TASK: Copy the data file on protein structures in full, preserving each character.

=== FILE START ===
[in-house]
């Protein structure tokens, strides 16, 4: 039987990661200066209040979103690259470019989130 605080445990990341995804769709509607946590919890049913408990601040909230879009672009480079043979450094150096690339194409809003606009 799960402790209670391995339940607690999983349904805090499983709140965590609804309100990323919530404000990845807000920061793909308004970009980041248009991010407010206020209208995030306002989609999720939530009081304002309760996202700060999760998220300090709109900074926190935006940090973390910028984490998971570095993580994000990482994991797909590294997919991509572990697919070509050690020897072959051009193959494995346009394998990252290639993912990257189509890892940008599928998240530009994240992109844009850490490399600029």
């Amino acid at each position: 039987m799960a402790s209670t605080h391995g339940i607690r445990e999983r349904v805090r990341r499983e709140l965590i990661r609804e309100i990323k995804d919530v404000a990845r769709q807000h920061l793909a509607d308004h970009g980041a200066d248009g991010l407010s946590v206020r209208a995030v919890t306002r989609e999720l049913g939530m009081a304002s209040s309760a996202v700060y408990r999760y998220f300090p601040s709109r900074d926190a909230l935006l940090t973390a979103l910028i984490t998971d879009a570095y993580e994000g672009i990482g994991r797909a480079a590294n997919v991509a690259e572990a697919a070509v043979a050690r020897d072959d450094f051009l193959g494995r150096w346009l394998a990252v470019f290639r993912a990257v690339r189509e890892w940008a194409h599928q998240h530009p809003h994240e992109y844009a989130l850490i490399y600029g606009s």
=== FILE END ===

[in-house]
């Protein structure tokens, strides 16, 4: 039987990661200066209040979103690259470019989130 605080445990990341995804769709509607946590919890049913408990601040909230879009672009480079043979450094150096690339194409809003606009 799960402790209670391995339940607690999983349904805090499983709140965590609804309100990323919530404000990845807000920061793909308004970009980041248009991010407010206020209208995030306002989609999720939530009081304002309760996202700060999760998220300090709109900074926190935006940090973390910028984490998971570095993580994000990482994991797909590294997919991509572990697919070509050690020897072959051009193959494995346009394998990252290639993912990257189509890892940008599928998240530009994240992109844009850490490399600029």
């Amino acid at each position: 039987m799960a402790s209670t605080h391995g339940i607690r445990e999983r349904v805090r990341r499983e709140l965590i990661r609804e309100i990323k995804d919530v404000a990845r769709q807000h920061l793909a509607d308004h970009g980041a200066d248009g991010l407010s946590v206020r209208a995030v919890t306002r989609e999720l049913g939530m009081a304002s209040s309760a996202v700060y408990r999760y998220f300090p601040s709109r900074d926190a909230l935006l940090t973390a979103l910028i984490t998971d879009a570095y993580e994000g672009i990482g994991r797909a480079a590294n997919v991509a690259e572990a697919a070509v043979a050690r020897d072959d450094f051009l193959g494995r150096w346009l394998a990252v470019f290639r993912a990257v690339r189509e890892w940008a194409h599928q998240h530009p809003h994240e992109y844009a989130l850490i490399y600029g606009s």